Athletics: Gunnell prodigy back in running

New faces for 1999: Julie Pratt (left) is showing the tenacity of her famous clubmate as she fights back from an early upset.
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The Independent Online
AMONG THE many success stories of 1998 for British athletics, that of a junior athlete bears re-examination. You could call it the Fall and Rise of Julie Pratt.

In the summer of 1997, at the European Junior Championships, she had led at the final barrier in the 100 metre hurdles final only to fall with such force that she grazed herself from head to toe.

A year on, the 19-year-old Essex girl made the most of her final opportunity of racing at junior level when she won the world title in Annecy, France, against a field that included four competitors who had run faster than her best of 13.52sec.

Both Pratt and the silver medallist, Hongwei Sun of China, were timed at 13.75sec, edging out the Chinese entrant Hongwei Sun, who had a best of 12.92.

That the runners got away after four false starts in teeming rain may have helped Pratt achieve her ambition. "It was absolutely terrible weather," she said. "When I woke up that morning I could see that it was going to be awful. But it didn't really bother me, because I was used to running in the rain."

After getting an outstanding start, Pratt found herself level with the Chinese girl with two barriers left. "When I cleared the last hurdle I just closed my eyes and went for the line," she said. "I didn't know I'd won until I heard the announcement." The news prompted loud celebration in the stand from Pratt's parents, David and Arlene. "It was very emotional," recalled Pratt, who now faces the tricky challenge of a transition from junior to senior ranks.

Pratt is following in a long line of Essex Ladies' athletes who have excelled over the hurdles. There was Wendy Jeal, who took silver behind Gunnell's gold in the 1986 Commonwealth sprint hurdles, Gladys Taylor, Jean Desforges and Edie Peacock. And, of course, there was Sally Gunnell, the most successful British female athlete in history.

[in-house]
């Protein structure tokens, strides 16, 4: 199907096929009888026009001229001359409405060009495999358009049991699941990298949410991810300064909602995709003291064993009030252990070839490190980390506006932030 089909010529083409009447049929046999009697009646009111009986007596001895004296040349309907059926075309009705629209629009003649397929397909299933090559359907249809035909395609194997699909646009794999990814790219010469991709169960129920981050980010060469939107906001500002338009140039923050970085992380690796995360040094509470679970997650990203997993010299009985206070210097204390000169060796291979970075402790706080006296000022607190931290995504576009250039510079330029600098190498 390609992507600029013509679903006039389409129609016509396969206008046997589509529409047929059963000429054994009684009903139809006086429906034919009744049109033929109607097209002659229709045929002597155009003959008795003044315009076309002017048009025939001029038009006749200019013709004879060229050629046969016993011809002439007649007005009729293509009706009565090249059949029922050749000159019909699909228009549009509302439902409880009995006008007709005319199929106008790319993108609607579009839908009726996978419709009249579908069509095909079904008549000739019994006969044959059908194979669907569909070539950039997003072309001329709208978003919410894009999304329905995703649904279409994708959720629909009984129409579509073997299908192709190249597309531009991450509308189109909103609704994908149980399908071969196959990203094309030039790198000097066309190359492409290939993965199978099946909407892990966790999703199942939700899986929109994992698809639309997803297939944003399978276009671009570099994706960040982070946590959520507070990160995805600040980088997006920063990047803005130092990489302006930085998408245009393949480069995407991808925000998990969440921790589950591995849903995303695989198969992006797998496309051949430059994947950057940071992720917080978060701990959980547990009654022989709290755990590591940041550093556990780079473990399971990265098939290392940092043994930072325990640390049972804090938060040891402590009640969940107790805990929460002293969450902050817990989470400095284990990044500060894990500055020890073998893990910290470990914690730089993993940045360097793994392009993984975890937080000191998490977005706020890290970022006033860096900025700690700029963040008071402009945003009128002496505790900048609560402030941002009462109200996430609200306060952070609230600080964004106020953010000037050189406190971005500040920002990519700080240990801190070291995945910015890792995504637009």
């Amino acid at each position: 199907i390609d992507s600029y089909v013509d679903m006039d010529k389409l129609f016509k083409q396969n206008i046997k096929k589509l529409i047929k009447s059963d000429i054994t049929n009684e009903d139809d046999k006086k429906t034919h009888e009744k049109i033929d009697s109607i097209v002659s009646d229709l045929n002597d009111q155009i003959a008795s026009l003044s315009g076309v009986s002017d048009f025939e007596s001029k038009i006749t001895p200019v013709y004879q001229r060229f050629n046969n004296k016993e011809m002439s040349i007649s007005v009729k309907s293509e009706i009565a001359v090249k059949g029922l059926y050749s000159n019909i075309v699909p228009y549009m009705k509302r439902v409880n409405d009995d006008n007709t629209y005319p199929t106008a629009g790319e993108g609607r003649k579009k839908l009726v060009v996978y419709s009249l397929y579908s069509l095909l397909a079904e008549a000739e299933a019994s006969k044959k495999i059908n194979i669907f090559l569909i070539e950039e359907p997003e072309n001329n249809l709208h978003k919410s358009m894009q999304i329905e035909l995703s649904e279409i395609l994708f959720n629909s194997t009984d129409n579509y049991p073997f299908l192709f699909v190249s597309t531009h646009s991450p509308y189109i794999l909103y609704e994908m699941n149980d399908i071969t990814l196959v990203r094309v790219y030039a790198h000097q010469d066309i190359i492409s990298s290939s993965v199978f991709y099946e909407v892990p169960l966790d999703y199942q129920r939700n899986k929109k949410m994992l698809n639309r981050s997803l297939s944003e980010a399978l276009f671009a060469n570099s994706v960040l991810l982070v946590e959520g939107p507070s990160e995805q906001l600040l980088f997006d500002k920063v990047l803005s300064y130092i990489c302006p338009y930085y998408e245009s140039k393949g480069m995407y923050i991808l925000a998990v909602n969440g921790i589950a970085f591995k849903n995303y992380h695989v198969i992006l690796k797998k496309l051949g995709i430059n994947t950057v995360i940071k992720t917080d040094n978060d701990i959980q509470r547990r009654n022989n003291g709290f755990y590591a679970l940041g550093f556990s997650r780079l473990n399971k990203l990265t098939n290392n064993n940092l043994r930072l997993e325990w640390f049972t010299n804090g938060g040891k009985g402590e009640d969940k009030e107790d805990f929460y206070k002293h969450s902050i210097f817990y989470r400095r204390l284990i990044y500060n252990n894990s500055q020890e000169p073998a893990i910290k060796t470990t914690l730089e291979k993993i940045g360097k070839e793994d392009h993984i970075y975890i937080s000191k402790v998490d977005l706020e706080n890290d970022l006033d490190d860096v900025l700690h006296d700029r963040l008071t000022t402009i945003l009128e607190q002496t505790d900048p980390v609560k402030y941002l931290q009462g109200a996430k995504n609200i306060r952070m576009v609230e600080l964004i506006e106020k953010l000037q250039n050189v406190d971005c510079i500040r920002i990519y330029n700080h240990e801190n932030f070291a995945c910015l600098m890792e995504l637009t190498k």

Brenda Wilmot, who has been associated with Essex Ladies as an athlete and volunteer for more than 40 years, has a clear memory of the impact that the 11-year-old Pratt made on the club when she began training there - and it was not huge.

"She was a tot of a thing," Wilmot said. "She did not have the brilliant star quality that one or two of the other girls had, but she beavered away.

"When you have enormous natural talent, the temptation is just to get by on talent. Many of the very promising girls fell by the wayside because they couldn't work hard. But Julie is a very determined character who keeps her eyes fixed on the target.

"She has got the sort of tenacity that Sally had. There are definitely similarities between the two."

The tot, grown now to 5ft 6in, accepts that self-discipline is one of her strongest assets. The Chelmsford-based athlete only meets up with her coach, Ian Grant, at weekends when he travels from his home in Swindon to oversee her technical work. For the rest of the week Pratt is reliant on herself.

"I have to follow Ian's training schedules and make sure I do all the work properly," she said. "That takes a certain level of discipline." She also gives credit to her first coach, Les Corder, for being careful to bring her along gradually, limiting her outings to races against those of her own age.

"A lot of other girls in my age group were racing regularly against older competitors, which was tiring and sometimes demoralising."

As you might expect, Gunnell has been a source of inspiration and encouragement to the young clubmate who followed in her steps. In 1995, when Gunnell was Olympic, world, European and Commonwealth 400m hurdles champion - world record holder, too - she took a group of 10 promising young athletes, of whom Pratt was one, for a training trip in Portugal.

"She told us all to believe in ourselves," Pratt said. "She said if we could do that we could make it all the way. She's a very down-to-earth person, and when she came along and started winning everything it made all the British women in athletics realise that they could mix it with everyone and show the rest of the world what they could do."

Pratt's hopes of showing the world her full potential will be enhanced in 1999 by the second European under-23 championships, to be held in Gothenburg, where she will attempt to consolidate her success.

Although Pratt intends to contest the senior world championship trials, she is looking beyond 1999 to the 2000 Olympics as a more realistic focus for senior achievement.

Pratt's victory in France earned her the title of junior female athlete of the year from Britain's athletics writers. It would be nice to think she could figure again in the near future when the time comes to assess the best of British talent.

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